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After adding DirectoryIndex index.php The error Got error 'Primary script unknown\n' Means that index.php can't be found in /var/www/roundcubemail are you sure that it is there ? For roundcube it is a good practise to use the public_html folder to keep sensitive files out of reach, so your index.php might be there instead.


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Side note here In the situation where your're developing using Laravel, in the config/app.php file you can specify timezone only of that project.


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I'm not sure why, but I was able to fix the problem by switching to Unix sockets over TCP for the FastCGI connection. It looks like there's a bug somewhere, but I don't know who's to blame!


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Although this post is from 2015 and I feel I am necroing (sorry community), I feel like it's valuable to add at this point in time: Nowadays (and since Kubernetes was mentioned) when you're working with Docker you can use Kubernetes or Docker Swarm very easily to solve this problem. Both orchestrators will take in your docker nodes (one node = one server ...


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This is a PHP-FPM prank. Setup the clear_env = no on /etc/php/7.2/fpm/pool.d/www.conf, so; On Dockerfile start de php-fpm with init.d, not use service. Ex: CMD /etc/init.d/php7.2-fpm start && nginx -g 'daemon off;' Check environment variables now 🤩


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Another method for MaxOS Open ActivityMonitor, search php-fpm, find the pid. Open terminal, use kill [pid] to stop php-fpm Then php-fpm on terminal to start it. If there is error information that 127.0.0.1:9000 Already in use, just ignore that. Refresh Nginx page, should see php.ini changes take effects.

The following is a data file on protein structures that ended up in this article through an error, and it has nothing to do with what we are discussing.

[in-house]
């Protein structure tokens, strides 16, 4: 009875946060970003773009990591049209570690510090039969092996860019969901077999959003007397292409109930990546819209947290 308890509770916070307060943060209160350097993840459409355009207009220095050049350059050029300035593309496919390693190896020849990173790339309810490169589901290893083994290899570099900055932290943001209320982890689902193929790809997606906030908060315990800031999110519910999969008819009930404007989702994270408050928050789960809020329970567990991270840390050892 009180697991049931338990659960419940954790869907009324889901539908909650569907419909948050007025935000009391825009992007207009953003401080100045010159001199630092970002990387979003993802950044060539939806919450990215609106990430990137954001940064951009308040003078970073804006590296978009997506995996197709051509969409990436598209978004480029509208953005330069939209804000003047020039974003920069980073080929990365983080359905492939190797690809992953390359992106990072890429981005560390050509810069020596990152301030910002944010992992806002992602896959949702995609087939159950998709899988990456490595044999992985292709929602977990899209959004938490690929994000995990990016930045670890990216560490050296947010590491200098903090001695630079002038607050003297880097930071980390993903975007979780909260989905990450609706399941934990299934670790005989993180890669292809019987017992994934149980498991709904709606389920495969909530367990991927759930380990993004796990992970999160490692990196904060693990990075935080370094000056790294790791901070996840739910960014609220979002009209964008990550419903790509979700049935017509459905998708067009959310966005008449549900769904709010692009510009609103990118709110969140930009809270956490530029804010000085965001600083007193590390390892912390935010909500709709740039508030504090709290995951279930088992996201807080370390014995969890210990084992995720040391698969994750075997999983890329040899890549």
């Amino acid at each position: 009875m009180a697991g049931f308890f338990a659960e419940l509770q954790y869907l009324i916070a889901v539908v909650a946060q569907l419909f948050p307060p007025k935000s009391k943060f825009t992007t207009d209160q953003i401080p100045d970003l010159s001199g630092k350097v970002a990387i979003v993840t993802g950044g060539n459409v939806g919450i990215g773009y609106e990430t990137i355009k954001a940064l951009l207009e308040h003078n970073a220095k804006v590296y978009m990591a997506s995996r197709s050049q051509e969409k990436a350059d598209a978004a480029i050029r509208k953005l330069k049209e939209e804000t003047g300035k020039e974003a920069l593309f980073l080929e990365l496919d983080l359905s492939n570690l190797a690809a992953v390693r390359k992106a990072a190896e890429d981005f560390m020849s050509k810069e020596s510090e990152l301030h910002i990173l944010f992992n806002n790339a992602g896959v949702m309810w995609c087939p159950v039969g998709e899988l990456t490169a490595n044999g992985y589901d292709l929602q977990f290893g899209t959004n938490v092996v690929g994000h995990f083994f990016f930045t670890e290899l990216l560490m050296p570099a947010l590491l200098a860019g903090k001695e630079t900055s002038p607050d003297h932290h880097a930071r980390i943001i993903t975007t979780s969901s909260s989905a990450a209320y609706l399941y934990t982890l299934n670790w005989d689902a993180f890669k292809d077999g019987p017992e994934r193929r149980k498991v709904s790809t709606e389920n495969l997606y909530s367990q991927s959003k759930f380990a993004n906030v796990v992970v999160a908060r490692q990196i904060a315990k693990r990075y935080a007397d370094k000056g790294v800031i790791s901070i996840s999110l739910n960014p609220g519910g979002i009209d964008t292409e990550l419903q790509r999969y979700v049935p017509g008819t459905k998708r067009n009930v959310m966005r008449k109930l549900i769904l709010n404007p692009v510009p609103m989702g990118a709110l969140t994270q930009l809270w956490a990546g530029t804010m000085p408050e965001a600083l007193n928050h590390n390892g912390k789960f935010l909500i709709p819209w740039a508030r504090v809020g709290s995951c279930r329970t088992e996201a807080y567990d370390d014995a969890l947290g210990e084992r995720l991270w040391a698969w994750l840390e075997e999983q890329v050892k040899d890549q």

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It wasn't a php-fpm issue, it was a web-server permission issue. By default on Arch nginx server runs workers as http user, you can see it at the start of your nginx.conf file: user http; worker_processes 1; So the http user couldn't access files in the directory /home/MYUSERNAME/Desktop/grav; When you moved the files to the directory to which the http ...


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I had this problem with a few PHP scripts and finally resolved it. I had written a script to close and release the browser connection but continue processing the script. The problem was my script was timing out (because it was doing a time-intensive activity) causing the connection to be stuck in "Gracefully finishing." My PHP was doing some third party API ...


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Got it. The issue was listen.acl_users (emphasis mine): When POSIX Access Control Lists are supported you can set them using these options, value is a comma separated list of user/group names. When set, listen.owner and listen.group are ignored. Solution: comment out this line: ;listen.acl_users = apache,nginx


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The error occurs most probably due to a malformed URL - even though it reports just a vague Bad Request error. It was probably the missing /.... RewriteRule ^(.*)$ /index.php [L,QSA] Instead of RewriteRule ^(.*)$ index.php [L,QSA] Why is my rewrite rule resulting in "400: Bad Request"?


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